Restoration continued on GOC churches previously returned, in part with government subsidies, on the grounds that the buildings were national cultural heritage sites. The government has provided subsidies for the maintenance and preservation of mosques on similar grounds. Other minority religious groups claimed that the government did not provide funding on a neutral and equitable basis. The AAC complained that its church in Tbilisi, which AAC leaders said serves 100,000 congregants, had not received funding because the AAC refused to register with the government. The Ministry of Culture stated that it cannot fund a renovation project if the church has no legally registered owner.
RCC and AAC officials believed that property disputes were not resolved in a transparent legal process but rather on a case-by-case basis that distinctly favored GOC claims. They claimed that the government was unwilling to resolve disputes over the ownership of disputed church properties for fear of offending GOC constituents. NGOs and members of religious minority groups were also concerned about the maintenance of churches whose title was held by government entities while ownership remained in dispute. Many of the properties were not being maintained and were falling into disrepair.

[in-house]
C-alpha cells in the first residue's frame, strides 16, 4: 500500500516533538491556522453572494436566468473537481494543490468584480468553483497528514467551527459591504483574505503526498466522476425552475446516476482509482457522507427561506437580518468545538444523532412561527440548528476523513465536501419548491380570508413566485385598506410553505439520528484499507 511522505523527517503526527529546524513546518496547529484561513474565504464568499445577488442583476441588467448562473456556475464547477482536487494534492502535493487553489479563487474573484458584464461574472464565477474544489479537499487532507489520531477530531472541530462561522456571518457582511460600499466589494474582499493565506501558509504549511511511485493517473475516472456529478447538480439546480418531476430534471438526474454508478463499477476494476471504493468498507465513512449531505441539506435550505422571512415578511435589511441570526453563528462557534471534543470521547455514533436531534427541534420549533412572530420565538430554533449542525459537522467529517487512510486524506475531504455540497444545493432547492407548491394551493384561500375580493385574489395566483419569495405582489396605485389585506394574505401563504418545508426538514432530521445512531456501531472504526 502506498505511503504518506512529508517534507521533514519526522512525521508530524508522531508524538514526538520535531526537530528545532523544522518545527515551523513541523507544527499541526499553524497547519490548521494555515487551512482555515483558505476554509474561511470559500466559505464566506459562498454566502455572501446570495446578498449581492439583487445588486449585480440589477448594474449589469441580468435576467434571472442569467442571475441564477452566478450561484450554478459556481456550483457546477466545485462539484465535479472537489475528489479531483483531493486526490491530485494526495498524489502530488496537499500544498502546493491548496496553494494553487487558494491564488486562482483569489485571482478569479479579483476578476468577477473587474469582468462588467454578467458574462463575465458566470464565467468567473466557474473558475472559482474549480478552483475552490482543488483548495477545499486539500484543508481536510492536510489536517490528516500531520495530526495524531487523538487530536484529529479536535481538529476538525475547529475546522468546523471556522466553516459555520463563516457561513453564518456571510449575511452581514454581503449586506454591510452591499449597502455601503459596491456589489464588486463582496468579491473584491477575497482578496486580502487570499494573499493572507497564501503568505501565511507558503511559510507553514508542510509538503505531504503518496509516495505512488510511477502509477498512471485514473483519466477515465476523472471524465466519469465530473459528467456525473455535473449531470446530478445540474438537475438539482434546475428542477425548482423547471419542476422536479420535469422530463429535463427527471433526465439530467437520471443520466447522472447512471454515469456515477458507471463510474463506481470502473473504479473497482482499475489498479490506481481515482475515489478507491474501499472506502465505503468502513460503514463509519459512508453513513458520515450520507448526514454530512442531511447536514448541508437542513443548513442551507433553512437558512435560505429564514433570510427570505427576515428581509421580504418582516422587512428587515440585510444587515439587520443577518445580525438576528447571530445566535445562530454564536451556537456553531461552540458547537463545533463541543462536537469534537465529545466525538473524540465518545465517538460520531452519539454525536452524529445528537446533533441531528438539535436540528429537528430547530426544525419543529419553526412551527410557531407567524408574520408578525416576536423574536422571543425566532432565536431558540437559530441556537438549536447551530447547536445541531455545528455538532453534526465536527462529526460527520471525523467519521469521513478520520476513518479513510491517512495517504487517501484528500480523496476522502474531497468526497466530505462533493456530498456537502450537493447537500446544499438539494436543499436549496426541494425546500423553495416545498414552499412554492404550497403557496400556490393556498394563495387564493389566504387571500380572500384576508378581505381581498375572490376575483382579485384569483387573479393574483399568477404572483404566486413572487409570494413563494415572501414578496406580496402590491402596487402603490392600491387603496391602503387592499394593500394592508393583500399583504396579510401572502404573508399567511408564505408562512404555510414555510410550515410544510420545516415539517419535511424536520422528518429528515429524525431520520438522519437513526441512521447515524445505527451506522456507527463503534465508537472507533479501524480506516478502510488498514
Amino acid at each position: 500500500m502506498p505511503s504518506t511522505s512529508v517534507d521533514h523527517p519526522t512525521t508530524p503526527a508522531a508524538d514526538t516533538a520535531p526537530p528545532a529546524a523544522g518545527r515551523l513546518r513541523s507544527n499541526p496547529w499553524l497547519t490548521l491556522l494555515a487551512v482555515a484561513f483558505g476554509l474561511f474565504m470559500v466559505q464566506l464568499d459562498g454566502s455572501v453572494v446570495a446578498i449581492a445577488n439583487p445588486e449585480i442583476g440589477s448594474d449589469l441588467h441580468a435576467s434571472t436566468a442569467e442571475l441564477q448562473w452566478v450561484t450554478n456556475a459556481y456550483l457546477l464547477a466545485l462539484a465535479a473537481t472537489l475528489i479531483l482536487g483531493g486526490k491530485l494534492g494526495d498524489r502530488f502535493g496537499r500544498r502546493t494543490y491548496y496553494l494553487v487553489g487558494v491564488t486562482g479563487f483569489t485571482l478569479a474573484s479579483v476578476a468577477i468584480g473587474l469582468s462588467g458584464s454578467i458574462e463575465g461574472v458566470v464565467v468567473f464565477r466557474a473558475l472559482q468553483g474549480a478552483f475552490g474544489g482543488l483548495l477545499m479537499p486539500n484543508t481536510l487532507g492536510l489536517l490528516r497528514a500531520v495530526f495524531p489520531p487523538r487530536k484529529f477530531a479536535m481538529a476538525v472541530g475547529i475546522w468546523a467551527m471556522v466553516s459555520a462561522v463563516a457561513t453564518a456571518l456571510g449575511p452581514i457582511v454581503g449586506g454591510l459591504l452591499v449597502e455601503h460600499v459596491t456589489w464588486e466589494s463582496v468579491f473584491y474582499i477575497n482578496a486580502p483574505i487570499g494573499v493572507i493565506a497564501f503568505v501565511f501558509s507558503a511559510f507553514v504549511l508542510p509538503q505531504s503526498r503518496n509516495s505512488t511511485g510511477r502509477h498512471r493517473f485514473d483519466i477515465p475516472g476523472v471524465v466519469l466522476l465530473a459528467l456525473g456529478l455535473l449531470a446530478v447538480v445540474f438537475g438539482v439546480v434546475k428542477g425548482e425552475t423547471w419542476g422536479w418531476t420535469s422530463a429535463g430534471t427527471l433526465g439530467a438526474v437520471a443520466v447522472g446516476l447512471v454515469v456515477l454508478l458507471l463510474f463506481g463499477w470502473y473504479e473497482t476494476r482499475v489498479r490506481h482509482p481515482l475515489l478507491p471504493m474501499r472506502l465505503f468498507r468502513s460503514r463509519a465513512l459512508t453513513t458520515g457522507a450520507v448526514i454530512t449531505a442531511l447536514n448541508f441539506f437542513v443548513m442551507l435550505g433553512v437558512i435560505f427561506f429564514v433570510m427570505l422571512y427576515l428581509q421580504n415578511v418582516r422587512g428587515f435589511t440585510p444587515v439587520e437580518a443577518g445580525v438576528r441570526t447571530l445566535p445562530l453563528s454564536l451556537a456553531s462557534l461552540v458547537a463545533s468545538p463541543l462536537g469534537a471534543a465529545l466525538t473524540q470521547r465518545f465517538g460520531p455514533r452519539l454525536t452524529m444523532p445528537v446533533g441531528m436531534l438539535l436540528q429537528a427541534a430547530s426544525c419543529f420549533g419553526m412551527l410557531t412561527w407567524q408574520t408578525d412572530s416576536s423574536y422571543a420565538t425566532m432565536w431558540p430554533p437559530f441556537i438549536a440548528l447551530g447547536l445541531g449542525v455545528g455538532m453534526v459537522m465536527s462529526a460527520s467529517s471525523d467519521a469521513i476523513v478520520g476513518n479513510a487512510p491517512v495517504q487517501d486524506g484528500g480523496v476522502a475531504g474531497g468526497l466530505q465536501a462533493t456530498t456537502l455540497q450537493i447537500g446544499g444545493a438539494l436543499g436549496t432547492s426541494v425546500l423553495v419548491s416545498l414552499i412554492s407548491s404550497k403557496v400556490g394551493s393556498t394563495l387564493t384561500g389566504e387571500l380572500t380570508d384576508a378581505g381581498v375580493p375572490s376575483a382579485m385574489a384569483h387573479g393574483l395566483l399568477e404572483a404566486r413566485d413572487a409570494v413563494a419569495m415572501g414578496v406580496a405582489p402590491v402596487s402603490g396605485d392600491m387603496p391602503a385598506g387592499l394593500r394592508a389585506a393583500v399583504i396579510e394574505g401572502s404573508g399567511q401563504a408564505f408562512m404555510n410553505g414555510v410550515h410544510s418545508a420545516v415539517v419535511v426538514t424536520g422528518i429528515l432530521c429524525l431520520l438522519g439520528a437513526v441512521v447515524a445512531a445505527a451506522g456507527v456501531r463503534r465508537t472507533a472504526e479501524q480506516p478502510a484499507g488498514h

The AAC’s main concern remained the return of five churches in Tbilisi, including Norashen church claimed by both the AAC and GOC and closed since 1995, and one in Akhaltsikhe. However, the status of at least 30 other churches claimed by the AAC remained in dispute.